Confessions of a bookworm (Published in the Geelong Advertiser on 15 December 2010, p. 28, as ‘Shelves till buckle under a book or two’.)
By Roy Hay
Another year, another swag of books bought and read or tempting me from the shelf, and I was supposed to be getting rid of some of my collection rather than adding to it. My wife fears that when I pop off she will be left with the chore of disposing of them all. My daughter-in-law has expressed an interest in having a library, but I don’t think she quite comprehends what an eclectic pile of stuff I have accumulated over the years. Much of it is completely worthless in this new world of electronic books and there only so many car boot sales and charity bins which will take well-thumbed second-hand tomes. Booksellers don’t want to know about anything other than rare first editions and scarce incunabula, that is printed material produced before 1500 at the dawn of printing.
This year has seen an outpouring of political biography and autobiography, especially by recently replaced national leaders including Tony Blair, John Howard and George Bush, all engaged in getting their retaliation in first before their colleagues and the historians start to dissect their careers. Blair at least writes with style and verve, but Howard and Bush are pedestrian and unreflective. Blair reveals far more about himself, so that you have a greater understanding of what drove him, as well as further ammunition for criticism, if that is what you seek.
This week I received Beyond the Crash, by Gordon Brown, Blair’s right-hand man as Chancellor of the Exchequer, and then successor as Prime Minister of Britain. Given the many critical references to him in Blair’s A Journey, you could have forgiven Brown for penning his riposte, but this instead is a closely reasoned analysis of the global financial crisis and how to prevent its recurrence. Earlier this year, before the British general election, I read Vince Cable’s autobiography and his The Storm: The World Economic Crisis and What It Means, which covered much the same ground, so it will be interesting to see how the futurology of Brown and his most trenchant economic critic compare. Cable, a Liberal-Democrat, is now responsible for industry and innovation in the new coalition government in the United Kingdom.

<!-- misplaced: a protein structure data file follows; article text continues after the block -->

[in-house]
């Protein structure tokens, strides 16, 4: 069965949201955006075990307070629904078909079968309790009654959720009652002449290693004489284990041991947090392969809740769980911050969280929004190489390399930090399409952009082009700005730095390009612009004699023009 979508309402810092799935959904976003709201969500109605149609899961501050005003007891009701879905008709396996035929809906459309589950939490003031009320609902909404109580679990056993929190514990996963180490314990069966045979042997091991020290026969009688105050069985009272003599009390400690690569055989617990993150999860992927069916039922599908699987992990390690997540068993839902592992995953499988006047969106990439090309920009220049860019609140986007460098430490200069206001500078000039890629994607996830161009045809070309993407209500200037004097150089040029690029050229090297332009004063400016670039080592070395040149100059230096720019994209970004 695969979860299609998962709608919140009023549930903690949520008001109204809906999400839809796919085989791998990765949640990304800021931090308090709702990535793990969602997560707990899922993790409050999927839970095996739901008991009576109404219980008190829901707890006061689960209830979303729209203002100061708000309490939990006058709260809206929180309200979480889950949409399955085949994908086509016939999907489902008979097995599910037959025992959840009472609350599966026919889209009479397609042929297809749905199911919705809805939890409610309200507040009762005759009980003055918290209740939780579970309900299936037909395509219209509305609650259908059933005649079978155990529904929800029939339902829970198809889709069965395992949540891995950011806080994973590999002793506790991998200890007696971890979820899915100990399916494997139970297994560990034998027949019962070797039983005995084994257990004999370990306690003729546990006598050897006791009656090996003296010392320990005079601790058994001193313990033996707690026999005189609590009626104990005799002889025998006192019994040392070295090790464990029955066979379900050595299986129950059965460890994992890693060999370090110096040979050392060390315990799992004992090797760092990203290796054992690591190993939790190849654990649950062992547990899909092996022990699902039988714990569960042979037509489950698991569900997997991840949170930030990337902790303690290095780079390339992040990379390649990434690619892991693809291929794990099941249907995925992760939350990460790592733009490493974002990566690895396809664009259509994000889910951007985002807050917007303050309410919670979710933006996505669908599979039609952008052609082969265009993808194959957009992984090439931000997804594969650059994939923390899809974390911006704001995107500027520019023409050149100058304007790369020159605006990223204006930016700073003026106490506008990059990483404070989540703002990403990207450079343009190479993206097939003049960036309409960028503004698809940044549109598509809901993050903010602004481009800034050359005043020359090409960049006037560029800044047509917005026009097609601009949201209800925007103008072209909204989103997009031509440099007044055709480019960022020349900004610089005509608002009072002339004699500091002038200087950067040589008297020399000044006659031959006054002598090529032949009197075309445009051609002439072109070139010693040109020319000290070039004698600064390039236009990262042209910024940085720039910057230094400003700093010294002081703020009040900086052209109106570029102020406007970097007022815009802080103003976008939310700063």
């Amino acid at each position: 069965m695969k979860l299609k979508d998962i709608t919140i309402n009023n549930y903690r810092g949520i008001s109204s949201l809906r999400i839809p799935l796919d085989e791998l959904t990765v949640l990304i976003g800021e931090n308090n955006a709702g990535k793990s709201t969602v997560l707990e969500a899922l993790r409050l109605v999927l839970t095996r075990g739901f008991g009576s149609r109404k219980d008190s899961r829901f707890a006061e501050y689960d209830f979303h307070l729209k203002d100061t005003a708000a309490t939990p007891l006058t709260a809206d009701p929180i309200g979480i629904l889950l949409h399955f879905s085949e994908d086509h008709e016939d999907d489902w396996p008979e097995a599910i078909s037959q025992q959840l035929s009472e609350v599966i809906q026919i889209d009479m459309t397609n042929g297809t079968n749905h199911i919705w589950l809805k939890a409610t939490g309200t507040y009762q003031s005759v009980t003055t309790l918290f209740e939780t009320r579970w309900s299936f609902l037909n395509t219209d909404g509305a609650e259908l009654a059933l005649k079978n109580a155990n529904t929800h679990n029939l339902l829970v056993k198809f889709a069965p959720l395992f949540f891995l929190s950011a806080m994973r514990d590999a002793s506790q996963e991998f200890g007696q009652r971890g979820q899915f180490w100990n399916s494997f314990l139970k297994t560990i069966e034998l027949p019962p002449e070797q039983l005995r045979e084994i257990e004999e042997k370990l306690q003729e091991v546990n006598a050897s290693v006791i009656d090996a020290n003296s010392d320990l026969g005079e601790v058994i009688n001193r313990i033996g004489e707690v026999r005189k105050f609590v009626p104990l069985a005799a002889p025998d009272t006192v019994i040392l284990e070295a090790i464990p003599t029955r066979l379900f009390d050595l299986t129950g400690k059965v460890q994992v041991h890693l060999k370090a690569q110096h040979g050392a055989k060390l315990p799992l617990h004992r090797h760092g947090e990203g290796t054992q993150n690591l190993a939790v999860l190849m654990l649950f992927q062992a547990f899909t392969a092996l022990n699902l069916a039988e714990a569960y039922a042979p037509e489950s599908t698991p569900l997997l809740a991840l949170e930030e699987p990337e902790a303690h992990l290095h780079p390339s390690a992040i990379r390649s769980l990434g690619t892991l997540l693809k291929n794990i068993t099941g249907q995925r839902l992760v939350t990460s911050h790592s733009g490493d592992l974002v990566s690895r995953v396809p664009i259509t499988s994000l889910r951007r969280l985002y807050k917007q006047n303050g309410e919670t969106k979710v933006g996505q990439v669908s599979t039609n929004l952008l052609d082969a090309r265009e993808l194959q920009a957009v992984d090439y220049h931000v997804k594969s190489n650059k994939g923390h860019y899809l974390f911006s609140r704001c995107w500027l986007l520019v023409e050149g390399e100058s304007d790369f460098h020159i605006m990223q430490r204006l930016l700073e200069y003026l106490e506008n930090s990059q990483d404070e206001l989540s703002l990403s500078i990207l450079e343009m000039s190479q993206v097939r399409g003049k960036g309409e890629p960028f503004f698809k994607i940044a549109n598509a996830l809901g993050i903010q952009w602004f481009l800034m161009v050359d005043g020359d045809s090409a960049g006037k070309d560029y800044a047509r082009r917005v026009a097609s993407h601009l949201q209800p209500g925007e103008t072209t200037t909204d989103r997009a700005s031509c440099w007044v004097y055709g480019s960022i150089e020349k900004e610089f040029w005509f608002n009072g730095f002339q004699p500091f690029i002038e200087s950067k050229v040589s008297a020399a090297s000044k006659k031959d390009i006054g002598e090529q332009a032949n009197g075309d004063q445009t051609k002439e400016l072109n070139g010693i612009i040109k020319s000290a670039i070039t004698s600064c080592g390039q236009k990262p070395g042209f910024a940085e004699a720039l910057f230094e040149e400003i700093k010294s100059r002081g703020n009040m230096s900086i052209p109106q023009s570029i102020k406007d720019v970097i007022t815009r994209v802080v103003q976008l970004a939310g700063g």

I can’t pretend that all my reading was on politics and economics. I caught up with another volume of Clive James’s life story, on his years in television, entitled The Blaze of Obscurity. James is one of Australia’s most prolific and best writers and he always teaches me something about the craft of the enterprises in which he is engaged. In this case just a simple piece of advice he received early in his career—to aim to write in paragraphs rather than sentences—is the sort of jog to your elbow you need whether you are writing journalism or something more lengthy.
Last year we started on Peter Temple’s Jack Irish novels and The Broken Shore. This year we read Truth which is deserving of the accolades it has received, though my wife eventually had to settle down and produce a cheat sheet with a list of all the characters and their characteristics in order to keep track of what is going on. We might think about putting that up on our website for anyone else who wants to finish the book but is drowning in the cast list. Reginald Hill’s The Woodcutter is not his best thriller, but it is still the work of a master and it has a much shorter list of dramatis personae. Val McDermid is pushing a particular line in Trick of the Dark, while Peter Robinson’s Bad Boy is a bit disappointing in requiring just too much suspension of disbelief to swallow the key points of the plot.
John Harms and Paul Daffey’s Football Almanac for 2010 is another tour de force, thanks to a group of writers who bring quirky and interesting perspectives to every game of this year’s footy season. For the round-ball code, Simon Kuper and Stefan Szymanski’s Why England Lose and other Football Phenomena Explained is a superbly entertaining use of economic and statistical data to challenge much conventional wisdom.
Waiting on the shelves for the holiday period are Judy Dench and Michael Caine’s autobiographies, Bill Bryson on Shakespeare and the Peter Temple backlist. If I can end on a plug, and you are looking for a Christmas present, then David Wyllie’s The Edinburgh Conspiracy is a good page-turner, which we have just published ourselves. I keep telling the author that J K Rowling started with an Australian edition!